Blog Post

Stocks End a Volatile Week with Slight Gains

Most major stock indices ended the volatile week with slight gains with the exception of the small cap Russell 2000 which ended the week down.  Stocks sold off after the FED announcement as the FED statement and the press conference indicated there may be more work to be done on inflation.  Market volatility was increased by Treasury Secretary Janet Yellen’s testimony to both the House and the Senate.   On Wednesday she told Congress that the government is not considering blanket FDIC insurance on all deposits unless Congress acts to do this and markets sold off.  On Thursday she said that the government is prepared to take more emergency actions like it did with Silicon Valley Bank and Signature Bank and the markets rebounded.

Treasury bond yields were mixed with the 30-year bond yield rising to 3.643% and the 10-Year note fall to 3.381%.  Freddie Mac reported that 30-year mortgage rates fell to 6.42%.  Crude oil rose to $69.25 a barrel and natural gas fell to $2.317 per MMBTUs.  The U.S. dollar index fell to 103.13 and gold fell to $1978.80 an ounce.

  • Canada reported
    • Year over year inflation fell to 5.2% in February, down from 5.9% in January.
      • Food price increases remain high at 10.6% from a year ago.
      • Energy prices fell 0.6%.
      • Excluding volatile food and energy prices rose 4.7%, down from 4.8% in January.
    • It’s population grew from 38.5MM to 39.6MM in 2022. 
      • 96% of the growth was attributed to migration.
      • Canada set a goal in increase immigration to solve it’s labor shortages.
  • The U.K. reported that consumer prices were 10.4% higher than a year ago in February, up from 10.1% in January.
    • For the month of January prices rose 1.1%.
    • Most of the increase was due to restaurants, cafes, food and clothing.
    • Recording media and motor fuels fell.
  • The Bank of England met and raised the benchmark interest rate from 4.0% to 4.25%.
  • Japan reported the smallest increase in consumer prices in five months.
    • Overall prices rose 3.3% in February from a year earlier, down from 4.3% year over year in January.
    • Core prices, excluding volatile food and energy were up 3.1%.
    • Part of the reason for falling inflation were government subsidies starting for fuel and electricity.  Prices for fuel, electricity and water actually fell.
    • Food prices were up 7.5% year over year.
    • Japan’s central bank has not moved to tighten its ultra loose monetary policy.
  • The National Association of Realtors reported that existing home sales rose 14.5% in February, following 12 months of declines.
    • From a year earlier, the median price of an existing home sold fell 0.2% to $363,000.  This was down from a high of $413,800 in June and the first annual decline in 11 years.
  • The Federal Reserve met and raised short term interest rates 0.25% to a range of 4.75% to 5.0%.
    • The FED statement softened its language saying “additional policy firming may be appropriate” rather than forecasting “ongoing increases”.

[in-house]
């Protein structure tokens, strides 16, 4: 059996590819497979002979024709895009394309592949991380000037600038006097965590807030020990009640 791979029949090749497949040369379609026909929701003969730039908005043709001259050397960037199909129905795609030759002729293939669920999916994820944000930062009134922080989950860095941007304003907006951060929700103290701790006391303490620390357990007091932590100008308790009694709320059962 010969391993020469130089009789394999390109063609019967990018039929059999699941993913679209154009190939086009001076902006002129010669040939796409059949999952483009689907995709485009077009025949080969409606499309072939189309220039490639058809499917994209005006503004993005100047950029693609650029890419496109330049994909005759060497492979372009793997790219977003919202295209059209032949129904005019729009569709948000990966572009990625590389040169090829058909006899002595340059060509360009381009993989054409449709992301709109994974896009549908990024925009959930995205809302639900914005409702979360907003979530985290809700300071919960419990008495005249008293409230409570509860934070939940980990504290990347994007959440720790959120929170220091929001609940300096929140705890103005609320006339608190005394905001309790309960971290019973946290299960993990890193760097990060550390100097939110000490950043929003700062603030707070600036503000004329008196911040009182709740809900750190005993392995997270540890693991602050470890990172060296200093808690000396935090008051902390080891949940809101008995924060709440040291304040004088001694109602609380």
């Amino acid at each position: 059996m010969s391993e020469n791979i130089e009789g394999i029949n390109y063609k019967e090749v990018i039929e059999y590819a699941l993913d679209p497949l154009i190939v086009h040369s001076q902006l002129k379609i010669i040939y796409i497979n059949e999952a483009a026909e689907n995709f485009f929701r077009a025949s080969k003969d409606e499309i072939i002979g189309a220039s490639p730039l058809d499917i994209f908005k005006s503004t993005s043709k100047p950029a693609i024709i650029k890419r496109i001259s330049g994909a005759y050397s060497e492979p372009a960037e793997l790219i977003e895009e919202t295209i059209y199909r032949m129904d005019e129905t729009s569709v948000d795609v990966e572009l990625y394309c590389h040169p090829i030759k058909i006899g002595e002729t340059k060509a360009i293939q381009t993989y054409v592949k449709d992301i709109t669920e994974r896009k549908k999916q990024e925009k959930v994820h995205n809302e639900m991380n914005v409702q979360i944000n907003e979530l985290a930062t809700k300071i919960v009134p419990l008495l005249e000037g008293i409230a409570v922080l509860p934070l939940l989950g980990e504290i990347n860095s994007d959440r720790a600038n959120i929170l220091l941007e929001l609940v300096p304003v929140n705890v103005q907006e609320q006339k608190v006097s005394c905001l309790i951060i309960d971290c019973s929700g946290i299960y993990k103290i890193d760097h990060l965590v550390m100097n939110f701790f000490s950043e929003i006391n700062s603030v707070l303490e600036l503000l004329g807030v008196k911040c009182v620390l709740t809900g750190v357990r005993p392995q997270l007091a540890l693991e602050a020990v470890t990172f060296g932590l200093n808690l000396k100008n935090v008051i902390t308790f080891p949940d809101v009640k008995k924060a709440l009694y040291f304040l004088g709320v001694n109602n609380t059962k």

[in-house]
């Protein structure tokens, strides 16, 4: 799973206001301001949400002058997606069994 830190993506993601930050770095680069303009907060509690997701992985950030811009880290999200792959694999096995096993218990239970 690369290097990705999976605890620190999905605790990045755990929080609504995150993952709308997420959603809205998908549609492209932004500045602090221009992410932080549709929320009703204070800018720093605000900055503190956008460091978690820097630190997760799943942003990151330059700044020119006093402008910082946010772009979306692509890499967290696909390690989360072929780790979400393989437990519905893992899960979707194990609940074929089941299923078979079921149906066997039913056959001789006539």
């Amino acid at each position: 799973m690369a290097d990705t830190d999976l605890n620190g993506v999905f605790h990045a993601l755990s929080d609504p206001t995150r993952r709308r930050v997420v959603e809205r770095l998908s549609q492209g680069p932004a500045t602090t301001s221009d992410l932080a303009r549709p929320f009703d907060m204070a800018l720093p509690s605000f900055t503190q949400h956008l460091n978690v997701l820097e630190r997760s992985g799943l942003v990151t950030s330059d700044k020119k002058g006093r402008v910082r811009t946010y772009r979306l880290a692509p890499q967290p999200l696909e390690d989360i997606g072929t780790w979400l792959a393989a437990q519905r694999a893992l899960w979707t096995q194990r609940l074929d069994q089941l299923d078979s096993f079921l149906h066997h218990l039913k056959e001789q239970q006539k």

• The statement categorized the US banking system as “sound and resilient” but acknowledged that the turmoil is “likely to result in tighter credit conditions for households and businesses and to weigh on economic activity, hiring and inflation”.
    • Rather than saying inflation has eased, it now says it “remains elevated”
    • FED Chair Powell said he’s prepared to hike rates further until inflation cools.
    • The dot plot of FED members anticipation for rates continues to indicate that rate cuts are not likely this year, ending the year at 5.1% with cuts coming in 2024.
  • The Commerce Department reported:
    • New home sales fell 1.1% in February.  New homes make up roughly 10% of all home sales.
    • Durable goods orders fell 1.0% in February, following a 5.0% drop in January.
      • Excluding volatile transportation, durable goods orders were nearly unchanged in February.
      • Excluding defense, orders were down 0.5%.
  • The Labor Department reported:
    • Seasonally adjusted first-time claims for unemployment were 191,000 down from 192,000 in the prior week.
      • The 4-week moving average of claims, designed to smooth out volatility, was 196,250 down from 196,500 in the prior week.
      • For the full unemployment report go here: .
  • The EIA weekly oil report is here: .  Also, the EIA reported in the prior week:
    • Field production of crude oil rose from 12.2MM BPD to 12.3MM BPD.
    • Natural gas storage fell 72BN cubic feet and is above the 5-year average at this time of year.
  • Baker Hughes reported the number of active oil rigs rose 4 to 593.  The number of active natural gas rigs was unchanged at 162.

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Thank you,

Loren C. Rex, CFP®, MA                                                                     Erik A Smith, AIF®

Founder / Emeritus                                                                            President & C.E.O.                                  269-441-4143                                                                                    517-795-2025

Registered Representative of and securities offered through Cambridge Investment Research, Inc., a Broker/Dealer, Member FINRA/SIPC. Investment Advisor Representative, Cambridge Investment Research Advisors, Inc., a Registered Investment Advisor. Cambridge and Generations Financial Planning & Wealth Management are separate companies and are not affiliated.

These are the opinions of Loren Rex and Erik Smith and are not necessarily those of Cambridge, are for informational purposes only, and should not be construed or acted upon as individualized investment advice. The Indices mentioned are unmanaged and cannot be invested into directly.


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